Wireless / Operator Interface / Industrial Computers / Mobility

Industrial mobility: The new normal

Industrial information software now allows you to create, modify, personalize and access your own displays of business and process information in the office, at the machine, at home or on any mobile device.

By Theresa Houck, executive editor, The Journal

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How many of you take your personal smartphone or tablet on the plant floor or to the business office, or see coworkers with their mobile devices? Does your company use mobile devices for industrial purposes? It’s happening more and more, and because of that, today's industrial information software is adapting too.

Industrial information software now allows you to create, modify, personalize and access your own displays of business and process information in the office, at the machine, at home or on any mobile device. The software’s dashboard on your device doesn’t have to look like everyone else’s; it can contain the specific information you need. You can access historical and real-time data reports from anywhere, anytime.

It’s no surprise mobility is changing the way managers, engineers, operators, technicians and others are working in the business office, the production plant and the field. Three trends have been leading to this advancement:

 1.      Growth in consumer devices, which is driven primarily by device manufacturers focusing on the user experience and moving away from single-use devices. “This isn’t stopping — it’s not a fad,” said Kyle Reissner, mobility platform leader at Rockwell Automation, during a recent webcast hosted by IndustryWeek. “And it’s driving a lot of small productivity gains. Although a lot of people have these in their pockets, there’s a lack of industrial software that’s tailored to these devices.”

2.      Increased network access, which enables external network connectivity of the control system up to the business system so information reaches a broader set of people. Users are asking their automation suppliers about consuming that data, not just providing it. “That’s a huge market trend and shift from isolated protected control systems to being able to share tidbits of information or, in some cases, entire pipes of information to the external world that’s never been privy to that information before,” Reissner said. “At Rockwell Automation, we call that The Connected Enterprise.”

3.      Continued productivity demandsfor automation system providers helps users better utilize assets, increase uptime and equipment efficiency, and generally do more with less.

It’s all about context

A change in thinking also is contributing to the usefulness of mobile devices in the industrial setting. In the industrial software world, "What has been primarily a machine and product focus is becoming systems thinking," said Ryan Cahalane, director of software product development, control and visualization business, Rockwell Automation, at the 2014 Automation Fair event in Anaheim, California.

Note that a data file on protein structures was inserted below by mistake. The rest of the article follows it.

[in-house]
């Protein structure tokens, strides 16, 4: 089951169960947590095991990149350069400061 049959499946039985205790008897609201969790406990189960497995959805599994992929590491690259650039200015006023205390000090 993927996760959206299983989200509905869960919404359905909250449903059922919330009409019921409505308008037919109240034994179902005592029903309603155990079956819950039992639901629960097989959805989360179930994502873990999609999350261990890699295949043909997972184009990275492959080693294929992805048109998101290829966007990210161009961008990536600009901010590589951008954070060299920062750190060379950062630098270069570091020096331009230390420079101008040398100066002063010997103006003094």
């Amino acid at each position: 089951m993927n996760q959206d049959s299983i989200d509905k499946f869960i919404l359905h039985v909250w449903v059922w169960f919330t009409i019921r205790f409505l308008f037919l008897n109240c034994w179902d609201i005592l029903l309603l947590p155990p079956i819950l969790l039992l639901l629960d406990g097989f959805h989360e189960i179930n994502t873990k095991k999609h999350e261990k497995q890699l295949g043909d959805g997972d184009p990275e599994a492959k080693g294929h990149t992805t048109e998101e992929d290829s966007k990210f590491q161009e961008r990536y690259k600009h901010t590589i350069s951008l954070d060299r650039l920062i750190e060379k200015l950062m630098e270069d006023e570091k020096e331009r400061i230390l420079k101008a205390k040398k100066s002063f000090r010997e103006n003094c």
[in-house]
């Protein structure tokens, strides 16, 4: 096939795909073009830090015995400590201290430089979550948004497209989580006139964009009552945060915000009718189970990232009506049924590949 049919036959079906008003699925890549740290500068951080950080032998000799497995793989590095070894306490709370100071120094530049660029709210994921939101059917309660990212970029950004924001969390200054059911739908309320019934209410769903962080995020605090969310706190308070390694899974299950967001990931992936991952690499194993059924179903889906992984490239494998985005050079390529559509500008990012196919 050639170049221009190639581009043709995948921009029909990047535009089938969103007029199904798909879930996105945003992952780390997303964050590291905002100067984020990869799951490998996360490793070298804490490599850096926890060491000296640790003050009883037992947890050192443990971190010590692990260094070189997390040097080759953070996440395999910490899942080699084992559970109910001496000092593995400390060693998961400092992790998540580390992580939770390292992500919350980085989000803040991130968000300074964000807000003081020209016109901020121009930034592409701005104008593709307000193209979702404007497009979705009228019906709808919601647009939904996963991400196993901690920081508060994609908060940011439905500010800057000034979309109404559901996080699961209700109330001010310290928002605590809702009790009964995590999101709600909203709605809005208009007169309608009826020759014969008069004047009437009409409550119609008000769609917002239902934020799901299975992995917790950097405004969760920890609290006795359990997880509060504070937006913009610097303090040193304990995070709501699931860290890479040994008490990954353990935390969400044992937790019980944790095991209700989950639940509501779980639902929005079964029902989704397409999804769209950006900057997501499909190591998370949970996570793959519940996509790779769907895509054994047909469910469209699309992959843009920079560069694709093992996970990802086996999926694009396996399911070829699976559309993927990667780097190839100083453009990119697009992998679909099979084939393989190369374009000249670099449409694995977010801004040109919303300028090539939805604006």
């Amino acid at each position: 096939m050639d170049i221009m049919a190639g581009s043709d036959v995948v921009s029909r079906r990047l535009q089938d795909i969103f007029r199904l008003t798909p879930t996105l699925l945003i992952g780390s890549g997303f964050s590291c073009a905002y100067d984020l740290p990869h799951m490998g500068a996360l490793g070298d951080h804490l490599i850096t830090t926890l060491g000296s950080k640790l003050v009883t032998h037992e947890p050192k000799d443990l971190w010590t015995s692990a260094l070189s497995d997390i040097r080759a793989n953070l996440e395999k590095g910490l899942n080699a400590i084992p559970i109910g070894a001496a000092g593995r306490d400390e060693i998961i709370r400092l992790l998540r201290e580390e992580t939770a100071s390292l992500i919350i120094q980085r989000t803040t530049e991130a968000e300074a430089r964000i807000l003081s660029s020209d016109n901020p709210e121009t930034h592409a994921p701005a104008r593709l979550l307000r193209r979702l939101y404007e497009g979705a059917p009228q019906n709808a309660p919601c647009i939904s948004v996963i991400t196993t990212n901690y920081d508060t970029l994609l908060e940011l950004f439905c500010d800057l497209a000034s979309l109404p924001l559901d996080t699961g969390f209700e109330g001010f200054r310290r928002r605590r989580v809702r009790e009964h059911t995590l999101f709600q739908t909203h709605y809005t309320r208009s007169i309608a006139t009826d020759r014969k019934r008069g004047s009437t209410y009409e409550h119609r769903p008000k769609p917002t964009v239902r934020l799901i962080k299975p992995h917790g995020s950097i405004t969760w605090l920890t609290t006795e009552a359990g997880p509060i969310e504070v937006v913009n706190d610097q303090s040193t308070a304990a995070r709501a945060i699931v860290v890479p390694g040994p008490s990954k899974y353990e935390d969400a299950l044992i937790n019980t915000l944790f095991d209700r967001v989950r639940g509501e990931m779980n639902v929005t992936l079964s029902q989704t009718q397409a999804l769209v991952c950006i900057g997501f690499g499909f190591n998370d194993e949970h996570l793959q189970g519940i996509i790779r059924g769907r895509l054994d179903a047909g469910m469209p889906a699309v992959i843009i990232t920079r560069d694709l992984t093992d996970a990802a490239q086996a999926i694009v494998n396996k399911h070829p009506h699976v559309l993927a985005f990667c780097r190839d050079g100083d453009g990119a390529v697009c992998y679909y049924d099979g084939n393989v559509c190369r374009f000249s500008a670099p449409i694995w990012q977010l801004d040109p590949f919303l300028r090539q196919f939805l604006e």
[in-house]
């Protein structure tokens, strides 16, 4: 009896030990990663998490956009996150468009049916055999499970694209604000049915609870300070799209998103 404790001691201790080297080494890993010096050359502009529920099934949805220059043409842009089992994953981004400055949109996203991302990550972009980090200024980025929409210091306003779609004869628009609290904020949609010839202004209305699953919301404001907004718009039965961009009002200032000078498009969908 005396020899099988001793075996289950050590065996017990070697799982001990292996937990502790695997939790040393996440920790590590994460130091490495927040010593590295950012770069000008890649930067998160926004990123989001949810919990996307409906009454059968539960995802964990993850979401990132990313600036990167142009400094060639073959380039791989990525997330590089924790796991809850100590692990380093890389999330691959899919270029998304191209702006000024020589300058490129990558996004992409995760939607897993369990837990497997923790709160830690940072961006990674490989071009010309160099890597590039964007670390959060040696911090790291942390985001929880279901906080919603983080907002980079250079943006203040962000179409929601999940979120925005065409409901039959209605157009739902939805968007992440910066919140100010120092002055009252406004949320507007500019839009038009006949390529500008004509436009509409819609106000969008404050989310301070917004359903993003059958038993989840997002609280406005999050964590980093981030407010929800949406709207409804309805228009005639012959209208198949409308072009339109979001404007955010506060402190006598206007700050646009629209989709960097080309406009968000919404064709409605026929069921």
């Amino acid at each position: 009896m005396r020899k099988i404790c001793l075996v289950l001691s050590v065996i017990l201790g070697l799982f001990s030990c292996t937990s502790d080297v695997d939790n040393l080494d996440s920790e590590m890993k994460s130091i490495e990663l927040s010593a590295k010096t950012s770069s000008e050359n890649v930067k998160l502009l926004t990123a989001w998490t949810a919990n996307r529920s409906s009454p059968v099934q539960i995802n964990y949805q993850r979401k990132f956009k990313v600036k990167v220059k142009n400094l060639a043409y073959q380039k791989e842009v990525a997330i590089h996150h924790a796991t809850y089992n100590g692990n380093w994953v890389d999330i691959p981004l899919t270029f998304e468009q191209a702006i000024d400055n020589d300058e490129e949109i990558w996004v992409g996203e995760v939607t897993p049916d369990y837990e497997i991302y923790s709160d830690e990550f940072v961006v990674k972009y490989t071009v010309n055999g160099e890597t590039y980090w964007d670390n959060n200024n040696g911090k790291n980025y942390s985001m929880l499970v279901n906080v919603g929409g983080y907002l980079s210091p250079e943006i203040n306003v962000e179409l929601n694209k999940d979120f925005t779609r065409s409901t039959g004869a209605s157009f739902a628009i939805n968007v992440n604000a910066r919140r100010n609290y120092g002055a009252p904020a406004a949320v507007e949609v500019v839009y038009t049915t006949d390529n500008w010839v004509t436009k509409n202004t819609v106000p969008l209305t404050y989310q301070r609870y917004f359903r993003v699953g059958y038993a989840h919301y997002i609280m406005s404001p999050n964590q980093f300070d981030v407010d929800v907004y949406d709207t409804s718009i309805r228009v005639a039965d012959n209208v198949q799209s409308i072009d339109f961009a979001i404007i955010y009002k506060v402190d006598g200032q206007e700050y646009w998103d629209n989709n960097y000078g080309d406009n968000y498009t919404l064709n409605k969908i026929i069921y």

"This has been common for some time in the process industries, and now it's everywhere," he explained. “People want to layer in context and collaborate across sites, whether it's a multi-facility global food and beverage conglomerate, a pharmaceutical manufacturer contracting out a plant, or an industrial machinery OEM that wants to see how its equipment is operating around the world.

“The ability to view, navigate and share information is being combined with portability and mobility to make it so operators, engineers and managers never have to leave their work,” Cahalane continued. “With smart phones, tablets and laptops, they can access their choice of content, subscribe to feeds and personalize their own dashboards with the exact machine, system and business information they need or want to do their job in the best possible way for them.”

The philosophy is being applied to conventional operations technology (OT) and IT, but also for management. "In mining, you have your factory on wheels. The owners can monitor it, and so can the equipment suppliers," said Cahalane. "In automotive, suppliers of turnkey lines can see their equipment all over the world to determine and share best practices for operation and maintenance."

Mobility at Tyson Foods

A prime example of mobility making a difference is at a Tyson Foods plant near Ft. Worth, Texas. The corn dog facility makes 120 million lbs. annually, collecting data from throughout the plant, with 1,500 data points. They’re running a mobility pilot program using FactoryTalk VantagePoint EMI Mobile from Rockwell Automation.

“Our goals are to use data to improve transition from sanitation to production; produce end-of-day production reports more efficiently; enhance food safety traceability; and promote communication and flexibility,” explained Jon Riechert, senior corporate engineer for innovation at Tyson Foods, during the IndustryWeek webinar.

Riechert said the production plant has many different areas that must communicate with each other and see what’s happening, and mobility provides visibility using the plant’s wireless network.

“Production supervisors can manage production flow by seeing machine statuses and speeds, what’s running and what’s not, how long it hasn’t been running, and be able to adjust on the fly as production happens,” he explained. “It also improves the amount of time we have for production — the amount of time we have to make products.”

Another big advantage supervisors have reported is they get to see what they want to look at when they want to look at it, compared to some other Tyson facilities that have dedicated human-machine interface (HMI) monitors on the plant floor that rotate dashboards. Sometimes the information the supervisor is looking for might not be showing on the monitor when the supervisor goes to look, so they might have to wait to see it.